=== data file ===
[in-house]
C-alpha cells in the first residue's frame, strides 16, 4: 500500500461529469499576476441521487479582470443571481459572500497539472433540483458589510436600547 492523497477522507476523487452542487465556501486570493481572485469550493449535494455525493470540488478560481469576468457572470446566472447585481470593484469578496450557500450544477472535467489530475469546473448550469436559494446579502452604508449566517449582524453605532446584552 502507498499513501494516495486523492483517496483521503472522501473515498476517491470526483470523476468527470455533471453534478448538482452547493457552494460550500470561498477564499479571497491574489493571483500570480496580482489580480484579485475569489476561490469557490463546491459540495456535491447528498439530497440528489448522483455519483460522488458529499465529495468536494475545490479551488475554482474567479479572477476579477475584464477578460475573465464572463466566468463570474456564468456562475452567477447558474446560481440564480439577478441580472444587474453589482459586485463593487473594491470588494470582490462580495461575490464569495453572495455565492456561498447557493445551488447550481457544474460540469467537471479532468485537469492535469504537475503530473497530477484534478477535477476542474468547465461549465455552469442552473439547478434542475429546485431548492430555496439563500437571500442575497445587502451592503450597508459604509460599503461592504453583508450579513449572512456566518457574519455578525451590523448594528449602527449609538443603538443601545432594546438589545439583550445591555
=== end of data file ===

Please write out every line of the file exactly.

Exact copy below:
[in-house]
C-alpha cells in the first residue's frame, strides 16, 4: 500500500461529469499576476441521487479582470443571481459572500497539472433540483458589510436600547 492523497477522507476523487452542487465556501486570493481572485469550493449535494455525493470540488478560481469576468457572470446566472447585481470593484469578496450557500450544477472535467489530475469546473448550469436559494446579502452604508449566517449582524453605532446584552 502507498499513501494516495486523492483517496483521503472522501473515498476517491470526483470523476468527470455533471453534478448538482452547493457552494460550500470561498477564499479571497491574489493571483500570480496580482489580480484579485475569489476561490469557490463546491459540495456535491447528498439530497440528489448522483455519483460522488458529499465529495468536494475545490479551488475554482474567479479572477476579477475584464477578460475573465464572463466566468463570474456564468456562475452567477447558474446560481440564480439577478441580472444587474453589482459586485463593487473594491470588494470582490462580495461575490464569495453572495455565492456561498447557493445551488447550481457544474460540469467537471479532468485537469492535469504537475503530473497530477484534478477535477476542474468547465461549465455552469442552473439547478434542475429546485431548492430555496439563500437571500442575497445587502451592503450597508459604509460599503461592504453583508450579513449572512456566518457574519455578525451590523448594528449602527449609538443603538443601545432594546438589545439583550445591555